Finally, a new round begins. While this structure makes the game lengthy, this is a good thing – at least in my opinion – because it allows you to learn and improve your skills each round. By the end of your first game, I promise you’ll feel more confident!
End of the Game
The game concludes after eight rounds have been played. The person with the most victory points wins!
If there is a tie, the player with the most Resources in their Storage takes the crown.
Don’t forget, you can gain victory points from:
- Ambassador Tiles (1 VP per tile)
- Reputation Tiles (1-4 VP per tile)
- Controlled Sectors (1-4 VP per Sector)
- Monoliths (3 VP per Monolith)
- Discovery Tiles (2 VP per tile)
- Traitor Tile (-2 VP)
- Progress on each Tech Track (4 Tech Tiles on track = 1 VP; 5 tiles = 2 VP; 6 tiles = 3 VP; and 7 tiles = 5 VP)
How Many Pieces Are There in Eclipse: Second Dawn for the Galaxy?
I can honestly say I’ve never encountered a game with so many components. I think Eclipse: Second Dawn for the Galaxy is epic, but I find it frustrating to keep track of and arrange so many pieces.
The game contains these components:
- 6x Species Tray
- 1x Base Tray
- 6x Control Boards
- 12x Orbitals
- 10x Monoliths
- 1x GCDS
- 4x Guardians
- 14x Ancients
- 33x Population Cubes (in 6 colors)
- 16x Influence Discs (in 6 colors)
- 3x Ambassador Tiles (in 6 colors)
- 4x Starbases (in 6 colors)
- 2x Dreadnoughts (in 6 colors)
- 4x Cruisers (in 6 colors)
- 8x Interceptors (in 6 colors)
- 43x Sector Hexes
- 1x Galactic Center Sector Hex
- 6x Starting Sector Hex
- 4x Guardian Sector Hex
- 6x Species Board
- 1x Tech Tray
- 1x Upgrade Tray
- 2x Table Trays
- 2x Ancient Blueprint Tiles
- 2x GCDS Blueprint Tiles
- 2x Guardian Blueprint Tiles
- 24x Colony Ship Tiles
- 36x Discovery Tiles
- 282x Ship Part Tiles
- 114x Tech Tiles
- 33x Reputation Tiles
- 10x Orbital/Monolith Tiles
- 1x Start Player Tile
- 6x Summary Tiles
- 1x Traitor Tile
- 4x Info Tiles
- 24x Dice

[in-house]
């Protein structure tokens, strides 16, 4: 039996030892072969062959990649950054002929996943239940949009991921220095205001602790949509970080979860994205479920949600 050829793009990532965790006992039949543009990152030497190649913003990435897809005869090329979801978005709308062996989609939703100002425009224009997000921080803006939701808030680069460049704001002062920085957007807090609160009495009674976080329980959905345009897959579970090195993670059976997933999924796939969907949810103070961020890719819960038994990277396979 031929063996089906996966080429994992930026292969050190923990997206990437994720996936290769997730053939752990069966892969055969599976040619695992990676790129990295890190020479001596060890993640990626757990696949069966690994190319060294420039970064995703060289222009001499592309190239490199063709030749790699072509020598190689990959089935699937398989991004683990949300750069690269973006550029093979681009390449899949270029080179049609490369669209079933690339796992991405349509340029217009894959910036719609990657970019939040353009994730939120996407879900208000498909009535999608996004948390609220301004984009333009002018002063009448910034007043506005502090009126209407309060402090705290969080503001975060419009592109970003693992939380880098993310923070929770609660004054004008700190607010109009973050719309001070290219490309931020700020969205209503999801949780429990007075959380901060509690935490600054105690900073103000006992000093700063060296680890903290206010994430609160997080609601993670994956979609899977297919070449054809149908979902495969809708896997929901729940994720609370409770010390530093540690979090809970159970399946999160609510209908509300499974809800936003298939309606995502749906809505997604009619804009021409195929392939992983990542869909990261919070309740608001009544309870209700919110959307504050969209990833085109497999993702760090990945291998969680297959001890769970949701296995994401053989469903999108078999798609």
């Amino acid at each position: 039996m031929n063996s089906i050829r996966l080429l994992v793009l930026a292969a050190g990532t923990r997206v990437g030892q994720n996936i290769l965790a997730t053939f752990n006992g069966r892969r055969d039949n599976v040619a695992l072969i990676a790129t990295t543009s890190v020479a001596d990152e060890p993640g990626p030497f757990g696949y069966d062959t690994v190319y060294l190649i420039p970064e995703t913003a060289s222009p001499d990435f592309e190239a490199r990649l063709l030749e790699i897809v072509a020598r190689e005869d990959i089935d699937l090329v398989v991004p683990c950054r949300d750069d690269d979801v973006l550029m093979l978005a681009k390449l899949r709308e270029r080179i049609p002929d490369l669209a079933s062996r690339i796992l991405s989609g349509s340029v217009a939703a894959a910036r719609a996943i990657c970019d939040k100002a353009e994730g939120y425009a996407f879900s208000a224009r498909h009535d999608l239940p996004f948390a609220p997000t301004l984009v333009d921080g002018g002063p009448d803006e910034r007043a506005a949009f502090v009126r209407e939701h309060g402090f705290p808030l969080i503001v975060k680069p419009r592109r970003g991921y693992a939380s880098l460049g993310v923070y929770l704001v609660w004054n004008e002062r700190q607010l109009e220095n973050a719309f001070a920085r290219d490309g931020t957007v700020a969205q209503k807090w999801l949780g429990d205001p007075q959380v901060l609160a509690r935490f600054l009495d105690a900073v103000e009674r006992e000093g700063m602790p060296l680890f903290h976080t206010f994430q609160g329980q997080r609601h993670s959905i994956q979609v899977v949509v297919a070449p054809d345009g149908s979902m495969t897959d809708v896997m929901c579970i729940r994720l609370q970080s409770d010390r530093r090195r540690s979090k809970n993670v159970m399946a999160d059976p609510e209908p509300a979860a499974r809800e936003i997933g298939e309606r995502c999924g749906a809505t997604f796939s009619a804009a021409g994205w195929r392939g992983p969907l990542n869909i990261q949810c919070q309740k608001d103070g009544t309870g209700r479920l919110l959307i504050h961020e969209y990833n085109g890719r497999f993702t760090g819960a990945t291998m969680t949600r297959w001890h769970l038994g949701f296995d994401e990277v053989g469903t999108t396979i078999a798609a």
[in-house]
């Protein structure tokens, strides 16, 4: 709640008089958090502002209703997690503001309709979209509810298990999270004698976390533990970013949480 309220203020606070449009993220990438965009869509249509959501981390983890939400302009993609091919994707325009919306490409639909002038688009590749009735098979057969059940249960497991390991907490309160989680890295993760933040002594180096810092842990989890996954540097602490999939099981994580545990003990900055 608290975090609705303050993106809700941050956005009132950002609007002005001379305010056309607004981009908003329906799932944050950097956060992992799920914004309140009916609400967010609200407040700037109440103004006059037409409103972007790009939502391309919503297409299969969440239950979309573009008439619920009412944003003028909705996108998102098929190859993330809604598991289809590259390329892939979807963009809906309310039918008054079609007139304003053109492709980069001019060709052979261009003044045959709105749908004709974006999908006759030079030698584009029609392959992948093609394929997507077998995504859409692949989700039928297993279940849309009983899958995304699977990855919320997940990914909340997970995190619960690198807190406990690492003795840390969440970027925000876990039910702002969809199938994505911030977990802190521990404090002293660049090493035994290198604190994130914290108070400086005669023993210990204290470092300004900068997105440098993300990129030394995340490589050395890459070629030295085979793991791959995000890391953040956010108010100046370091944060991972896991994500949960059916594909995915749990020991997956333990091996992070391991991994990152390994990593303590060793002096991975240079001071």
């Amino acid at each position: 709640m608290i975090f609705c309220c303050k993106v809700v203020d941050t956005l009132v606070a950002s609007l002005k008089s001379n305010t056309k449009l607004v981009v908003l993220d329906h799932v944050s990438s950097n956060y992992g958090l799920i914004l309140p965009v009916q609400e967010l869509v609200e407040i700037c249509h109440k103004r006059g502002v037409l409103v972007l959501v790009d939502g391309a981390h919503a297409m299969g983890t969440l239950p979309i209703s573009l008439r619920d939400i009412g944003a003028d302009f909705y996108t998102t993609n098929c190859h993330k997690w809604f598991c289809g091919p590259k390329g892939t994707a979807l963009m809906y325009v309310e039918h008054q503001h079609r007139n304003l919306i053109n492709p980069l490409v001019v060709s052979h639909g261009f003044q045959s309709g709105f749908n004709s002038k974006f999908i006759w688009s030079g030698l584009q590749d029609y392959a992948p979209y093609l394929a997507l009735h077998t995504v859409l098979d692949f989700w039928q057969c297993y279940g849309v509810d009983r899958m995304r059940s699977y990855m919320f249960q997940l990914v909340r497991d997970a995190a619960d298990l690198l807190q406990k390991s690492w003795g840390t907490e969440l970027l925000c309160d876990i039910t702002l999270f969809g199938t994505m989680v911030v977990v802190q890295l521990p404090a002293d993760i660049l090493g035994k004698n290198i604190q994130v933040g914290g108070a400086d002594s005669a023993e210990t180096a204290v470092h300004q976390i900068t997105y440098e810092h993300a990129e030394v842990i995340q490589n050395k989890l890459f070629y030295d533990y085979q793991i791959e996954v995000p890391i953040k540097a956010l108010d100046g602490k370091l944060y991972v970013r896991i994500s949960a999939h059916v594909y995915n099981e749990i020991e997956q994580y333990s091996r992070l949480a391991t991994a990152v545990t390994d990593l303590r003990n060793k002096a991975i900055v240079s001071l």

- 18x Storage Markers
- 12x Damage Cubes
- 1x Round Marker
- 2x Bags
Alternatives to Eclipse: Second Dawn for the Galaxy
If you like the sound of this game, here are some others I’d recommend.
Star Wars Legion
Star Wars Legion is a tabletop miniature board game that focuses on the Galactic Civil War. You will become the commander of a powerful army, including iconic characters like Luke Skywalker.
Check out our Star Wars Legion guide to find out more.
- Players: 2
- Recommended age: 14+
- Playing time: 60-120 minutes
Specter Ops is another epic sci-fi game focusing on the idea of stealth and hidden movement. I love that you never know who the enemy is; this game is packed with tension!
Find out everything you need to know in our Specter Ops guide.
- Players: 2-5
- Recommended age: 13+
- Playing time: 60-120 minutes
Star Trek Catan
I love Star Trek and Catan, so you can imagine my excitement when I discovered that a crossover board game exists! Star Trek Catan shares many similarities with Eclipse: Second Dawn for the Galaxy, except it contains fewer components and is way easier to learn.
You can learn more in our Star Trek Catan guide.
- Players: 3-4
- Recommended age: 10+
- Playing time: 75 minutes
Frequently Asked Questions
Question: What alien species can I choose from in Eclipse: Second Dawn for the Galaxy?
Answer: You can choose from:
• Eridani Empire
• Hydran Progress
• Descendants of Draco
• Orion Hegemony
Question: Is Eclipse: Second Dawn for the Galaxy a family game?
Answer: I wouldn’t recommend this game to families. It has too many components to keep track of, takes a long time to set up, and is challenging to learn.
Instead, you should read our guide to the best family games.
Question: Is Eclipse: Second Dawn for the Galaxy a good strategy game?
Answer: Yes, for sure! The game’s complexity means there’s plenty of scope for developing strategies. This comes more naturally the more you play; the rules can be overwhelming at first!
We also have a guide to the best strategy board games if you’re interested in finding more alternatives.
Question: What Terran factions are there?
• Terran Union
• Terran Republic
• Terran Federation
• Terran Directorate
Question: How are Sectors arranged in Eclipse: Second Dawn for the Galaxy?
Answer: Starting Sectors are numbered 221-232; Inner Sectors are numbered 101-110; Middle Sectors are numbered 201-211, 214, 281; Outer Sectors are numbered 301-318, 381-382; Guardian Sectors are numbered 271-274; the Galactic Center is 001.